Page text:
At 6'5" and with a 79-inch reach, undefeated 20-year-old junior middleweight Alantez “SlyAza” Fox (8-0-1, 4KO's) certainly appears to have a bright future ahead of him.
A veteran of nearly 200 amateur fights, Fox has the amateur pedigree needed to become a champion. Many have compared the Forestville, Md., fighter to former titleholder Paul Williams because of their similarities in height, but according to Fox that is where the likeness stops.
“Paul’s style is almost like the complete opposite of mine,” Fox said. “He throws a lot of punches and he would give up his height a little bit, but all in all he was working and kept working, and I like that.
“Me, I am more tactical, I like to box and make it look a little more pretty, a little more flashy.”
Fox has no problem mixing it up on the inside if that what the fights calls for, but he would prefer to box from the outside.
“I am 6’5" and I have a 79-inch reach,” Fox said. “I got a pretty good inside game, but I am going to keep boxing, keep turning and keep moving.”
Because of his unique physical attributes, Fox, much like Williams throughout his career, hasn’t had the easiest time finding opponents. He has only had nine fights since turning pro at the age of 18 in July 2010.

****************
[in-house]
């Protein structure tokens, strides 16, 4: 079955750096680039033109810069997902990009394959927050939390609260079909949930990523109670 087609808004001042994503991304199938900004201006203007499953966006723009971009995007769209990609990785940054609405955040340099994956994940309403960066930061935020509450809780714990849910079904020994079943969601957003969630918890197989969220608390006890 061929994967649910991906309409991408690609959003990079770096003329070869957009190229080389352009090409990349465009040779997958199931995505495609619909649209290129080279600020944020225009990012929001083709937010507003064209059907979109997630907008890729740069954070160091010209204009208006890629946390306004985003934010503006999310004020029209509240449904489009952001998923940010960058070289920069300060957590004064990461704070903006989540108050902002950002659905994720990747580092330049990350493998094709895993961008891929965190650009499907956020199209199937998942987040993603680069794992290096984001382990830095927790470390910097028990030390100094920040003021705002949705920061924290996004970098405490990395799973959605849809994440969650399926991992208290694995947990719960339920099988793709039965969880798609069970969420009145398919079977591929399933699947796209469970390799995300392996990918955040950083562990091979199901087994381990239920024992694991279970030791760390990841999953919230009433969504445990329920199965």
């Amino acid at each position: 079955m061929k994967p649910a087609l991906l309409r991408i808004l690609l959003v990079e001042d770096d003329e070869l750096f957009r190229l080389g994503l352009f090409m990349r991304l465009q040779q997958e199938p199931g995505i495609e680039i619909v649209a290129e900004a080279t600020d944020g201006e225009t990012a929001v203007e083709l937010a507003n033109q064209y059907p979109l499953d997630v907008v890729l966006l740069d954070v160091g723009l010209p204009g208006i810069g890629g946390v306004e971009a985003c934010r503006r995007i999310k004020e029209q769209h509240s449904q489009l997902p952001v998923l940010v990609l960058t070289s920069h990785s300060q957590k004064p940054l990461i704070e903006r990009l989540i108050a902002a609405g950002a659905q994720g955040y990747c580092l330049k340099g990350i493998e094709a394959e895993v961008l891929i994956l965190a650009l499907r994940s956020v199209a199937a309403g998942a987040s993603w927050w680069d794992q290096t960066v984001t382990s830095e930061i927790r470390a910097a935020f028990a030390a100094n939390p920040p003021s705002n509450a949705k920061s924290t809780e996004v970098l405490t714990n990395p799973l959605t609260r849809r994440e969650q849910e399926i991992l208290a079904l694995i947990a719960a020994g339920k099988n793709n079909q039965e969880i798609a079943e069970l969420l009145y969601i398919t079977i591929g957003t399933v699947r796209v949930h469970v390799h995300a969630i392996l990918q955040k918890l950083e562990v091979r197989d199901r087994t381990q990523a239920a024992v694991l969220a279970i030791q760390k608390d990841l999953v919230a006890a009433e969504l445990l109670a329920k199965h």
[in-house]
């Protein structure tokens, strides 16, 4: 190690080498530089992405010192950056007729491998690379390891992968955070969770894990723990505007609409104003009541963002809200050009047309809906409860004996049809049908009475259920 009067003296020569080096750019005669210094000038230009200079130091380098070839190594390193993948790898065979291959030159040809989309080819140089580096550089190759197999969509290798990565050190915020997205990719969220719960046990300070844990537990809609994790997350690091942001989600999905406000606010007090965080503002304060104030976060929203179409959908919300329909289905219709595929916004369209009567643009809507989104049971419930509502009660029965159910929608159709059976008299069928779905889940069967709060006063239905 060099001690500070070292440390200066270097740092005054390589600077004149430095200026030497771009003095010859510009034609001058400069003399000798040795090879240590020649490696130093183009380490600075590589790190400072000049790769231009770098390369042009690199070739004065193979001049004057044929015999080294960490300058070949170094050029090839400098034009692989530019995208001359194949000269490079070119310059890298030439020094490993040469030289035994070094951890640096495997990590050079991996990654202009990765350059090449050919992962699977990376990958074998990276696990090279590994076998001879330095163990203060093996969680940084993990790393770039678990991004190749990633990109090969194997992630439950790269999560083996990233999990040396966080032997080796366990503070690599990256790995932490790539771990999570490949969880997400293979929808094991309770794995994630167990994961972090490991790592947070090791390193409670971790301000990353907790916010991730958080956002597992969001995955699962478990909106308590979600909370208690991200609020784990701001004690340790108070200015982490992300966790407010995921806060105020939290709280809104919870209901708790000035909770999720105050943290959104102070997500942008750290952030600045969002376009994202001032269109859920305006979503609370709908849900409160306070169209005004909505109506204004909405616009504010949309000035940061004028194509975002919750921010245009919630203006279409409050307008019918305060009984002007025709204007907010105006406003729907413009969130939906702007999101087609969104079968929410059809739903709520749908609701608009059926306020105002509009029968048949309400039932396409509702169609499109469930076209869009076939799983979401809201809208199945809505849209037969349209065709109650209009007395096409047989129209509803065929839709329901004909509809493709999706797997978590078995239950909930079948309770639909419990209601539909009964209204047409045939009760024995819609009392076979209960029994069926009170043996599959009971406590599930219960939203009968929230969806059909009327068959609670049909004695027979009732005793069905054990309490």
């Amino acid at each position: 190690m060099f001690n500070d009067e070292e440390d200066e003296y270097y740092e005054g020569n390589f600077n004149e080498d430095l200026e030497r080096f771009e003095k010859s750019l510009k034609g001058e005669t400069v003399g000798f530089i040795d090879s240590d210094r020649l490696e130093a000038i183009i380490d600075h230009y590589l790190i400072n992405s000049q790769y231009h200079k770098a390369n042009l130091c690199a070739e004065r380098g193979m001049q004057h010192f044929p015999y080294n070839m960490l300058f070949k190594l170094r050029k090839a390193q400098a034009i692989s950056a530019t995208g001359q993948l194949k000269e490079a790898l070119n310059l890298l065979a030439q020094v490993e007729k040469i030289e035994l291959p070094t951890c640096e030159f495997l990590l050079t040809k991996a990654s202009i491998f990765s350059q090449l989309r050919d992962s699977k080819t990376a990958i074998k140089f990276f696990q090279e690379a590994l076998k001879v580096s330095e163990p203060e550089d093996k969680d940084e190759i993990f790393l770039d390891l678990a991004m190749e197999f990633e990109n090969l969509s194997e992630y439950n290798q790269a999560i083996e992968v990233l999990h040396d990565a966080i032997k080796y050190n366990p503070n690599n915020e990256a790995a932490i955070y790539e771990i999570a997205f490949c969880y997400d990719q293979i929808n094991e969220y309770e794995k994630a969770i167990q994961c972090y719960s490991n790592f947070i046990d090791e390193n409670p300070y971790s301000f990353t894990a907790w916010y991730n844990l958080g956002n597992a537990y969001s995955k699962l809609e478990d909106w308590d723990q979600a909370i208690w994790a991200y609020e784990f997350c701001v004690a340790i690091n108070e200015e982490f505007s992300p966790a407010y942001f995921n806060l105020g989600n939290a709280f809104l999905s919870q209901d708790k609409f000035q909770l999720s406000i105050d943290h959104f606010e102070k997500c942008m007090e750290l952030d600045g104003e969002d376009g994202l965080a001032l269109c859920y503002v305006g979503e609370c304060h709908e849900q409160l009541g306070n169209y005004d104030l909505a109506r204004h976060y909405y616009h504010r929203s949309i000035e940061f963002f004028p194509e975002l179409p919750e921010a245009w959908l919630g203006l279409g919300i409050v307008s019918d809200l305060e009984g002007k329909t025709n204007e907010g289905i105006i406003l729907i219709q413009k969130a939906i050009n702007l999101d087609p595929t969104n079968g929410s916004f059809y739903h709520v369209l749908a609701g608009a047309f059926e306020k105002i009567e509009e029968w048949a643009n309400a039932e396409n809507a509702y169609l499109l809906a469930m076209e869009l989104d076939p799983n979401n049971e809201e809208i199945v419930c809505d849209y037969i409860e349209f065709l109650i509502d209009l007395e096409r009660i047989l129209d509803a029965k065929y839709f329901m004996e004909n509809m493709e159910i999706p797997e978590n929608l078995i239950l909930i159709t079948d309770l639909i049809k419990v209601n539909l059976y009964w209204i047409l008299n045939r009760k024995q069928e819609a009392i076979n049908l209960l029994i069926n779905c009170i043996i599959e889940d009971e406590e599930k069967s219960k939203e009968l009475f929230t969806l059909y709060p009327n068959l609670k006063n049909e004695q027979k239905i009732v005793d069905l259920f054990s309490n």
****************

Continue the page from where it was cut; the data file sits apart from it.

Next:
Early in a boxer’s career, especially when they aren’t signed with a big promoter, it is oftentimes hard to find opponents, but for a fighter like Fox it’s proven especially difficult.
Since signing with promoter Mario Yagobi and his company Boxing 360, Fox hasn't had those issues and plans to be fighting roughly every six weeks in 2013.
“It was a challenge (to find opponents) at first because of my height and the weight I am,” Fox said. “The guy I am about to fight, Julius Kennedy, he’s 5’8"; I know he probably looked and saw this kid is 6’5", that’s ridiculous.”
While most guys with less than 10 fights are fighting pushovers, Fox’s opponent this weekend, Julius Kennedy, isn’t exactly a tomato can.
Kennedy has a win over Aaron Pryor Jr. and sports a 7-2-1 record with 3 knockouts coming into this Saturday’s fight at Rosecroft Raceway in Fort Washington, MD., and has gone 10 rounds twice in his career.
“From what I heard he’s pretty much a pressure fighter,” Fox said. “I know he’s fought 10 rounds so this six-round fight probably isn’t anything.”
Fox should be able to use his superior height and speed to overcome his much smaller opponent and when he does, expect to see him back in action probably some time in February or March.
Although it is too early to anoint him the future of the junior middleweight division, I suspect this is just the beginning of what could be very successful career.
Michael Walters is a Featured Columnist for Bleacher Report. Unless otherwise noted, all quotes were obtained firsthand.